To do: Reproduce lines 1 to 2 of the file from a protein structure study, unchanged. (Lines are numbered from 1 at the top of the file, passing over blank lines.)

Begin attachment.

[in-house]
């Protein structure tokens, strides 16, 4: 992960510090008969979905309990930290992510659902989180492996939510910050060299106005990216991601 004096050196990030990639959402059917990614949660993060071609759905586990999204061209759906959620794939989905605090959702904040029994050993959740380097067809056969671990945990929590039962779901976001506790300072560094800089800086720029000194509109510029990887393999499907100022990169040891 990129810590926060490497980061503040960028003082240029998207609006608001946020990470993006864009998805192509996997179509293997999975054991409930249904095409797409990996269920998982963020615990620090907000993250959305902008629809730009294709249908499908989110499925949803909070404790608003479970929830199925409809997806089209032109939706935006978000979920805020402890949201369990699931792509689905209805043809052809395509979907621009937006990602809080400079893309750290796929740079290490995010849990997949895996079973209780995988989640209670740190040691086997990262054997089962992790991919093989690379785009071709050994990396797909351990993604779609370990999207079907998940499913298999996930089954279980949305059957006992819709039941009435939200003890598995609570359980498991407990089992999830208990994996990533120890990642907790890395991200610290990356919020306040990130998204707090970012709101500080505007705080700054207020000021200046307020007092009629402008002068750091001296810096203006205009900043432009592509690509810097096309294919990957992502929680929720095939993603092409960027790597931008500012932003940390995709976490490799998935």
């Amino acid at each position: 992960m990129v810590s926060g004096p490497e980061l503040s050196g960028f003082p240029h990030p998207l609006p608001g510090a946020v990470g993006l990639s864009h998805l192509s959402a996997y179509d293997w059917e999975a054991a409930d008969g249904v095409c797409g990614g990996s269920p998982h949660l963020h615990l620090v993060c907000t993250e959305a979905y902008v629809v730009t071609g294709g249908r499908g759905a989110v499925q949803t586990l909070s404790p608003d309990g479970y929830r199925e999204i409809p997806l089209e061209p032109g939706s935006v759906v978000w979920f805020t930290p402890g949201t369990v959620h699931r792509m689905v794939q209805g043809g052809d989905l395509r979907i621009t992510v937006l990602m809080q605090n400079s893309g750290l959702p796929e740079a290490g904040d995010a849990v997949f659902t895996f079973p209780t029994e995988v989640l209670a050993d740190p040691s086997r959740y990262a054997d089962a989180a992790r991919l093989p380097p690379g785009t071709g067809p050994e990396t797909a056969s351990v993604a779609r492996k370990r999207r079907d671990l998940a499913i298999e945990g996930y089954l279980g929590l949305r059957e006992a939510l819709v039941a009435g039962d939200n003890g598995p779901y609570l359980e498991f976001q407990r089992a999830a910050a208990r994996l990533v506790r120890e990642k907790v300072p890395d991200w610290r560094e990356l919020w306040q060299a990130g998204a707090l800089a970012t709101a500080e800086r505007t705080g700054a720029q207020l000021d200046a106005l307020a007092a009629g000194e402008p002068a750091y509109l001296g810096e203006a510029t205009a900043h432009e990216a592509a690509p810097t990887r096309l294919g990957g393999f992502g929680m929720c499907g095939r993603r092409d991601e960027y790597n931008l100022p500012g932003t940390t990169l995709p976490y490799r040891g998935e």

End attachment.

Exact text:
[in-house]
């Protein structure tokens, strides 16, 4: 992960510090008969979905309990930290992510659902989180492996939510910050060299106005990216991601 004096050196990030990639959402059917990614949660993060071609759905586990999204061209759906959620794939989905605090959702904040029994050993959740380097067809056969671990945990929590039962779901976001506790300072560094800089800086720029000194509109510029990887393999499907100022990169040891 990129810590926060490497980061503040960028003082240029998207609006608001946020990470993006864009998805192509996997179509293997999975054991409930249904095409797409990996269920998982963020615990620090907000993250959305902008629809730009294709249908499908989110499925949803909070404790608003479970929830199925409809997806089209032109939706935006978000979920805020402890949201369990699931792509689905209805043809052809395509979907621009937006990602809080400079893309750290796929740079290490995010849990997949895996079973209780995988989640209670740190040691086997990262054997089962992790991919093989690379785009071709050994990396797909351990993604779609370990999207079907998940499913298999996930089954279980949305059957006992819709039941009435939200003890598995609570359980498991407990089992999830208990994996990533120890990642907790890395991200610290990356919020306040990130998204707090970012709101500080505007705080700054207020000021200046307020007092009629402008002068750091001296810096203006205009900043432009592509690509810097096309294919990957992502929680929720095939993603092409960027790597931008500012932003940390995709976490490799998935």